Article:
It definitely isn’t according to Adam. He did an experiment this year. He started with 6 products that launched in February or March to test what it would be like for a newcomer. They are currently around a million dollar a year products at this point. So it isn’t too late. There is a lot of opportunity to those with the necessary education.

Where do you think the opportunity is? Is it still in .com in the US, or has it shifted to somewhere else? How about selling on Amazon FBA UK?

It’s interesting because right now his European business is doing about 70% of his US business. What’s truly amazing is that his cost-per-customer (CPC) in Europe  is about ⅓  of what it is in the US. Also, Europeans give more feedback than Americans. He has automated emails that go out and he gets about twice as many emails from UK residents than the US.

Are you only in the US and European markets or are you in others?

Adam is in .com and then Spain, Italy, Germany, France, and the UK.

What are the big pros and cons of the US market versus Amazon FBA UK and the other European markets?

The US is always appealing because it’s so big but because it’s so big means there is a lot more competition. Also, America is home many of the Amazon course gurus that have pumped out a lot of courses to those wanting to start an Amazon business. The challenge is that there are a lot of sellers that have been educated on the same strategy at the same time. So America is still a great opportunity if you have the right education and the right lens. You can’t beat the US market because it’s so big and broad.

However, if you live in the UK and feel more comfortable working there, Adam would recommend starting in the UK. It’s a fantastic market, much easier to access, much easier to rank, and a much more appreciative group of consumers. However, if you don’t live in the US or the UK Adam recommends starting in the US because it’s much easier to get started. The regulations for foreign sellers are a lot tougher in the UK and it’s a lot easier to get your account set up in the US.

Another issue is that not everyone is registered for VAT and many people won’t until Amazon requires it because it will add 20% to your prices and put those that register at a disadvantage.

You mentioned before how everyone was educated in the same flawed strategies for selling on Amazon. How were they flawed and what should be done differently?

One of the biggest promoters put out a course telling people to sell items for under $40 with high Best Seller Ranking. When they first launched they recommend being in the top 100 of any category. Once they began selling this idea they realized they needed to expand because they had 5000 people looking to be a top 100 in about 15 categories.

One of their flaws was the emphasis on BSR because it doesn’t really matter. That only measure who sells the most. But in business, it doesn’t matter how much you sell, rather how much margin you make. That’s the difference between turnover and leftover. Adam is looking for higher margin, less contested spaces. People don’t realize how massive Amazon is. Over 2 million sellers with hundreds of millions of products. There are a lot of unsophisticated sellers that have two images with ten reviews and are on page one. There are a lot of small sellers that looked for cheap products with high turnover where anyone can get into it. What Adam looks for is something that is difficult for people to compete and isn’t as obvious.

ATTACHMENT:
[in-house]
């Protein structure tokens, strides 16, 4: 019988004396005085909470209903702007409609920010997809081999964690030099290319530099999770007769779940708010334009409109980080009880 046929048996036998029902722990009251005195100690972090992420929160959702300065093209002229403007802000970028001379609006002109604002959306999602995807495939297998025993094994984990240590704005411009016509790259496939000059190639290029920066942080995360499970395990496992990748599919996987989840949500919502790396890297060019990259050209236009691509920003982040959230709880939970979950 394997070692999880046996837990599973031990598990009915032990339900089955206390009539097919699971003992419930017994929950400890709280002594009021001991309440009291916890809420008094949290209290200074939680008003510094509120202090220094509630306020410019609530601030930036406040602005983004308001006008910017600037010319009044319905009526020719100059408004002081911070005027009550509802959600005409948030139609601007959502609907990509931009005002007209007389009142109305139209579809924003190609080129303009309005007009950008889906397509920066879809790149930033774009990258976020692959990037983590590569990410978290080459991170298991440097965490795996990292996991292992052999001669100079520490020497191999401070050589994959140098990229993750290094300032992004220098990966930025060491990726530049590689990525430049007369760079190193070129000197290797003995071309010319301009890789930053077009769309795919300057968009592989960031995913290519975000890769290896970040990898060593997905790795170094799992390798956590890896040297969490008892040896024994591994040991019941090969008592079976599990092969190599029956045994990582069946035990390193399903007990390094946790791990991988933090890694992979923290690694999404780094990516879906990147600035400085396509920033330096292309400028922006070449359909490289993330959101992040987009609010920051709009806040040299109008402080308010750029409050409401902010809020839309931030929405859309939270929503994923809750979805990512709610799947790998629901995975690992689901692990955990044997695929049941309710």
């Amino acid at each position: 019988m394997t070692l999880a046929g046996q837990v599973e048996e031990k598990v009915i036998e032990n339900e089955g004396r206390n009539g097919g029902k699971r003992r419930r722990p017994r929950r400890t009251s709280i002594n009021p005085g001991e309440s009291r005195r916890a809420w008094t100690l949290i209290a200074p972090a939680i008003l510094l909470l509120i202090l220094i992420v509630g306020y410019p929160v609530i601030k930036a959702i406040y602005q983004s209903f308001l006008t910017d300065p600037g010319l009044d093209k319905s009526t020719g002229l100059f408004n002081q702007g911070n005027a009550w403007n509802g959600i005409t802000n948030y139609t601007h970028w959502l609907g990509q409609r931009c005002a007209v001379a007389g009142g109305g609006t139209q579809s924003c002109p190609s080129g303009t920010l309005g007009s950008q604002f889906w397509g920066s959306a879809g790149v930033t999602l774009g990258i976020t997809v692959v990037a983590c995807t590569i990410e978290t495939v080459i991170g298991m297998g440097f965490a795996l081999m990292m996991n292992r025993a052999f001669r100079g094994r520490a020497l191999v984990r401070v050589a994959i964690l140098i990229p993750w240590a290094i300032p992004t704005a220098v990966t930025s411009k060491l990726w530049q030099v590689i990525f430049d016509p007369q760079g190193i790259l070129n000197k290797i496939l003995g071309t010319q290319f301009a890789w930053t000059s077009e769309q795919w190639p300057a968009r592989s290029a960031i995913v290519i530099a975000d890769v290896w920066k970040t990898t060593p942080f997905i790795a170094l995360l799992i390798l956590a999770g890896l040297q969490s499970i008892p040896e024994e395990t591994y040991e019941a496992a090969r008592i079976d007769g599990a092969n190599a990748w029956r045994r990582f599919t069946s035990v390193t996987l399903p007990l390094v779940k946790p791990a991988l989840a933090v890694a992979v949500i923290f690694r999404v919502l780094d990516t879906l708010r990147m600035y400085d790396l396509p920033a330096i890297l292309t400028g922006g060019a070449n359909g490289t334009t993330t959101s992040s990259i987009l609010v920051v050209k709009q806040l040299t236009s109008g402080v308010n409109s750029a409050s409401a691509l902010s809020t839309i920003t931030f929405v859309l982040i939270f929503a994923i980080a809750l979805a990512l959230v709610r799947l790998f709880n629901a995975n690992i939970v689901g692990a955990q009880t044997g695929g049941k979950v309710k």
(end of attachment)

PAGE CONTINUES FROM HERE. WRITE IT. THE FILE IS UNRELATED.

What are some things you would suggest in order to put a moat around things? If you have $5000, $10,000 and $20,000 to start.

Adam cover a lot of this in his course at reliable.education. His first product was $160 retail. But it was costing him $40 a unit. So there was an $80 margin which gave him options someone selling a $12 product just doesn’t have. He could spend more on advertising. Even if he spent $20 per sale he was still making $60. He was completely out of the top sellers and in his subcategory there was around 45,000 and he was nowhere near the top. He still came in and started making $15,000 a month in sales and $8,000 profit.

Differentiate your product to sell stuff on Amazon

The first thing people need to think about is that whenever you look at a market for anything, you need to think about it from a consumer’s point of view. Why will a consumer notice you? And why would a consumer buy from you and not someone else? It can’t be something they need to read about. Don’t expect them to read your copy and find some feature. Think of Amazon like Tinder. People put in a few details about what they are looking for, then go through the pictures and start dismissing them. You need to have good photographs, but you also need something good in the photograph. So try to get something that is visually different. Some key detail or feature that will grab the buyer’s attention.

For example, if you look up desktop calculators on Amazon, they are all black or grey except for one that is green. Now if you look at car covers, they are all black or grey or blue. But if someone came with a car cover that had a cool saying, or was bright pink, it’s going to stand out. The question is, how can you innovate, visually, at the core design level. It’s not about the best title or description, anyone can do that. The big thing is to think like a customer. Just follow Jeff Bezos advice, “Be in business for the customer.” In the end, the best products are going to win.

To get more advice or free training from Adam, just go to reliable.education